I was like a kid taking their first visit to the candy shop. The excitement didn’t wane as I stood on my feet the whole night with net at the ready to scoop the prawns. I would totally recommend it to any man, woman or child that has not yet experienced prawning. It was thrilling watching the prawns rush out with the tide but also an experience watching the surrounds of nature and how everything unfolds before the prawns start to run.
I had only been prawning about three times in my life before. Twice I had been to the back of Lake Illawarra wading in the water scooping the prawns out of the weed and the third was down Sussex Inlet when they weren’t really running hard. There was only one or two prawns coming down every couple minutes and worst of all I would miss most of them.
When a good mate Efton asked Scott and I to join him for a prawning night on the dark of the moon there was no way I was missing out. The week couldn’t go quick enough. The plan of attack was to be on the lake just before the outgoing tide change. Trying to work this out was trial and error. It turns out we were about 3 hours early but that has now given us an indication for future ventures. It doesn’t matter which river system you are fishing you should take note of the official tide change and then go and watch the river/lake and take note of when it does actually change on the water.
In the summer months the prawns run from their cover of weed beds and sand and head to the river mouth out to the ocean. In Lake Illawarra we were able to anchor up on the west side of the bridge, just off to one side of the main channel and wait armed. It was a great time to take in the surrounds while the tide was still running in. The water was crystal clear and the bottom could be seen easily. The pelicans were resting on a sand bar and there were fisherman on top of the bridge. About half an hour before the tide changed we started seeing flathead appear under the boat, bream moving through, people starting to yahoo from the bridge of their fish captures and the pelicans became restless starting to move into the water. Before we knew it, it was feeding stations all round. The tide started screaming out and the red eyes of the prawns were glowing under our torch lights.
I had a few lessons come quick and fast then as a few prawns gave me the shimmy shimmy shake and went around my net. Maybe I was just a bit naïve but I thought you just put your net in the water and they swam into it, not so. You could pick the bigger ones out by the size of their eyes and as they got closer you could see their bodies, they would pause in the torch lights for a bit and then you had to make the quick jab with the net predicting what way they were going to flick off. I found a little trick which made life a little easier was to just lift your torch slightly once you had them close and before going for the jab, they didn’t seem to move as much. Another lesson was once you thought you had one shake it to the bottom of the net so it doesn’t swim out again. When you start getting a few prawns in your net you will need to empty it otherwise it acts like a big drag in the water against the current. We had an esky with some water in it that we emptied them into. It was everything I was hoping for with yelling and bantering amongst us “get this one, did you see that one, I think I got him”.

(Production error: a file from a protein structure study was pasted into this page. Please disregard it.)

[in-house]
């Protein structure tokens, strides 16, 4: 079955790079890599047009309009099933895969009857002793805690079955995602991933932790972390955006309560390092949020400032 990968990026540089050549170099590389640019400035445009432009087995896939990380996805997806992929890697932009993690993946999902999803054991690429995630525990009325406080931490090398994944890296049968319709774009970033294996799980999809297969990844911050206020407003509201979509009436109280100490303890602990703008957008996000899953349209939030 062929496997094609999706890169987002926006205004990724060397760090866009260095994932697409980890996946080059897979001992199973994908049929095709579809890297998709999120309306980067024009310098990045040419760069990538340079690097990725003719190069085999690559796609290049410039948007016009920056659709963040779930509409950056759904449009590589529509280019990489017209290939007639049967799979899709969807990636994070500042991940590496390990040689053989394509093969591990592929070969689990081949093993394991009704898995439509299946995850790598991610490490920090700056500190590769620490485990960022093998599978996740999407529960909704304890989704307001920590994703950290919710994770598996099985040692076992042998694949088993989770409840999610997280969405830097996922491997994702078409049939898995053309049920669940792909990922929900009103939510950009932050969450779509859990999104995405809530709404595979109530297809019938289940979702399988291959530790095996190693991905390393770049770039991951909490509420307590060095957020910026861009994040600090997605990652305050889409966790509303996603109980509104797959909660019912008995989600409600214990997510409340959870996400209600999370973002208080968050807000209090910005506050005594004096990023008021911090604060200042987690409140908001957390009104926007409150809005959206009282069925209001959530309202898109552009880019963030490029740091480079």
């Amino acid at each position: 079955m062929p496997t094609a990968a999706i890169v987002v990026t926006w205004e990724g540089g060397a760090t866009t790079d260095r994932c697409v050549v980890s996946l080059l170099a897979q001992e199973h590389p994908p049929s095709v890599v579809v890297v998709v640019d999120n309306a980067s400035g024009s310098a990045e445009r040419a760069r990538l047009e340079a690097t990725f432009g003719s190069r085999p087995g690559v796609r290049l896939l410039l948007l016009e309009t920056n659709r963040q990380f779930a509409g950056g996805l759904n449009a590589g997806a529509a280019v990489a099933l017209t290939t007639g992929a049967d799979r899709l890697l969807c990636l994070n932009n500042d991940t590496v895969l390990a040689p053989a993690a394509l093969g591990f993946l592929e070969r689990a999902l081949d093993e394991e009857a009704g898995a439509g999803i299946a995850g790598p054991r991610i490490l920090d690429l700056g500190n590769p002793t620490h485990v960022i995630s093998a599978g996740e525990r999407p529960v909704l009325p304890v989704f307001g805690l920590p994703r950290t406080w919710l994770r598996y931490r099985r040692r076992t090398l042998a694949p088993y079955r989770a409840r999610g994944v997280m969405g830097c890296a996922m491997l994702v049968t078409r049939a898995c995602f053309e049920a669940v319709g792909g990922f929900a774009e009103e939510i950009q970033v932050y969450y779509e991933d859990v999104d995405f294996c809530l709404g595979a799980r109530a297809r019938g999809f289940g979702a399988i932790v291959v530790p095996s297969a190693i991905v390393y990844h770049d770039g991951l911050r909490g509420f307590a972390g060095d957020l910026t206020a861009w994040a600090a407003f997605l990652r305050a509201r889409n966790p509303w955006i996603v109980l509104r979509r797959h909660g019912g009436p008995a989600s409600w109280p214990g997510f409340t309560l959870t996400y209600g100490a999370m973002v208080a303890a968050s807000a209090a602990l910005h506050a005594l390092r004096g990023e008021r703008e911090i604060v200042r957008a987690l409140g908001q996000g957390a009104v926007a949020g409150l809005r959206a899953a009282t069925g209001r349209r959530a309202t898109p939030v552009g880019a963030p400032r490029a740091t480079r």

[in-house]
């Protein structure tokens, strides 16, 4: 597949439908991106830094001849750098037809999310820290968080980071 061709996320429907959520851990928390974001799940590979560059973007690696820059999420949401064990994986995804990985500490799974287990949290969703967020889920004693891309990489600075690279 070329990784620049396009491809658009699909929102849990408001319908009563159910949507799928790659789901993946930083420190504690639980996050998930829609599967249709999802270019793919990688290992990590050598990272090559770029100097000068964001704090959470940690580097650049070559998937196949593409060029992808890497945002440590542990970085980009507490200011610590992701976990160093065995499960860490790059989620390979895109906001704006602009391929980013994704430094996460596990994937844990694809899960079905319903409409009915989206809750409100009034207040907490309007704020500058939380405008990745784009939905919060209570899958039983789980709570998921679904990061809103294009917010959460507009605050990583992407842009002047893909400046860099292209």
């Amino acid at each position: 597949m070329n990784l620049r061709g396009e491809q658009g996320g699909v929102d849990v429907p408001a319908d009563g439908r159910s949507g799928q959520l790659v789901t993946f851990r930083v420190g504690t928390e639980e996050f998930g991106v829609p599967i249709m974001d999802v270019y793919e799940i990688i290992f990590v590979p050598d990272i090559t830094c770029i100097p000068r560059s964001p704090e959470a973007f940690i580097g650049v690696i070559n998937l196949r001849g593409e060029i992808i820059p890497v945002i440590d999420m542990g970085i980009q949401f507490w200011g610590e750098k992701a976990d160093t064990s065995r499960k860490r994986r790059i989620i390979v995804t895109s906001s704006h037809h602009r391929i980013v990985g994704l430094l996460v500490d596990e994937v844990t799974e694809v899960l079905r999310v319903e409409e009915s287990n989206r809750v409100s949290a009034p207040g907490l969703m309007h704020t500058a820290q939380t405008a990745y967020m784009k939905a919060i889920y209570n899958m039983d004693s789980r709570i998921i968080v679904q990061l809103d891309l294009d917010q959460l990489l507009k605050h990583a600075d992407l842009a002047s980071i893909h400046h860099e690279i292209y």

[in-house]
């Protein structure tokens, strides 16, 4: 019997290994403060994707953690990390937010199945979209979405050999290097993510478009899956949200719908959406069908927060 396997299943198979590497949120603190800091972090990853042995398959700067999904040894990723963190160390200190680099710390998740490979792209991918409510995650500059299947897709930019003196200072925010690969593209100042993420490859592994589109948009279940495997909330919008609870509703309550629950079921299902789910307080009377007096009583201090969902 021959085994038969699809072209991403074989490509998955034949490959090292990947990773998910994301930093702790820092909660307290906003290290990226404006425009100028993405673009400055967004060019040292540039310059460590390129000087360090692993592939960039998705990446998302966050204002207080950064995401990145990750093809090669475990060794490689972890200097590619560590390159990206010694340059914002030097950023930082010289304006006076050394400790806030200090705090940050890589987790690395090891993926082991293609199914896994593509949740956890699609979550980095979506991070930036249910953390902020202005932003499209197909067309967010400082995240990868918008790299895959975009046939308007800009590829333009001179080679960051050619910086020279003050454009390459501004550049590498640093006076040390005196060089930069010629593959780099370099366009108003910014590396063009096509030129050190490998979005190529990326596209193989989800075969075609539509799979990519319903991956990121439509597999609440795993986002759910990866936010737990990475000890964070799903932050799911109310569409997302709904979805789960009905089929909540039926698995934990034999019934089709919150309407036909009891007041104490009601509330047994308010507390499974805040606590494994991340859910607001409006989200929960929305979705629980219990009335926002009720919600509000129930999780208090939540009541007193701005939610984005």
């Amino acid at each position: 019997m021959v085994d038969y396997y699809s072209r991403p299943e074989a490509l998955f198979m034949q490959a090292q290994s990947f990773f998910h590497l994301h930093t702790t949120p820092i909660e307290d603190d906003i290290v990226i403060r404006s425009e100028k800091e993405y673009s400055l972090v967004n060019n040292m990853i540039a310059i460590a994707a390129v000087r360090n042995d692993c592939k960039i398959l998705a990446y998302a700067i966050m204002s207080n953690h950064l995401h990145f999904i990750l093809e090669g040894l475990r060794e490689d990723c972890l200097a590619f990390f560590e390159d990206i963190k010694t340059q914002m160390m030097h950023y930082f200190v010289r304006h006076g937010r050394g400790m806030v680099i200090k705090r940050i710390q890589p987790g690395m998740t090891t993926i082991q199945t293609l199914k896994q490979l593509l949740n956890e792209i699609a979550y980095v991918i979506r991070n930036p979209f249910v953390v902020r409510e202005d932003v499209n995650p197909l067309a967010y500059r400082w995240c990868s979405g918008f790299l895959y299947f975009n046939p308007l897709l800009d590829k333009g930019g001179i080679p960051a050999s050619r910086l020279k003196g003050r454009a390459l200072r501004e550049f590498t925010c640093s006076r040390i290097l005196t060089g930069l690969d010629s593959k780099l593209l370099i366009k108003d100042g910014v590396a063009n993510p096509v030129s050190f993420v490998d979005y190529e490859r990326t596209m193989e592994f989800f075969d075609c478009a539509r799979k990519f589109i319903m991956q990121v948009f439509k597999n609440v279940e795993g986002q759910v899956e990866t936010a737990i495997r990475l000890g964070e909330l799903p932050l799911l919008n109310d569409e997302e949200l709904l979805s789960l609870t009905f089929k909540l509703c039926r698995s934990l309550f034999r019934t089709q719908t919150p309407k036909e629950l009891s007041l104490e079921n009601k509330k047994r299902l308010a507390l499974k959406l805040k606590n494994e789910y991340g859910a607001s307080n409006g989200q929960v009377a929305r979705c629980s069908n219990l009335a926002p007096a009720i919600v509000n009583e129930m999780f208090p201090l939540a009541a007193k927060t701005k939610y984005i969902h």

Watching weed clumps come down with a number of what we called – “hitch hikers” on it was fun. You just saw a row of gleaming red eyes clinging to the weed clump as they camouflaged themselves against predators. We seen a couple of crabs go by laden with eggs and occasionally you would see a fish or two coming in for a feed. The pelicans at this stage were gorging themselves.
You must be careful when emptying your net of fortesque. They are really tiny spiky fish that give you a nasty pain when spiked and are good getting entangled in the net.
What you need is a “prawning net” this is a long handled net with tightly netted mesh so the prawns cannot swim through and some strong lighting to spot the prawns. We noticed as the night went on and our lights got a little dimmer it was harder to spot the prawns through the water until they were really close. If prawning from a boat you will also need an anchor and a bucket or esky to put your catch in. You do need a fishing license to go prawning and the limit is a 10litre bucket per person.
After staying throughout the whole tide we realised the first half of the tide seemed the most productive with the largest amount of prawns rushing out, it then thinned out until towards the end when we experienced more short bursts. We got home at sunrise this day, we weighed up and separated our prawns and then went home to cook them, had a shower while they were cooling and then refrigerated them and had a feast after we awoke from a well deserved sleep. They only took a few minutes to cook, once they change colour and float to the surface they are done.
Fresh prawn rolls with homemade seafood sauce were the bomb. I can’t wait until the new moon next month.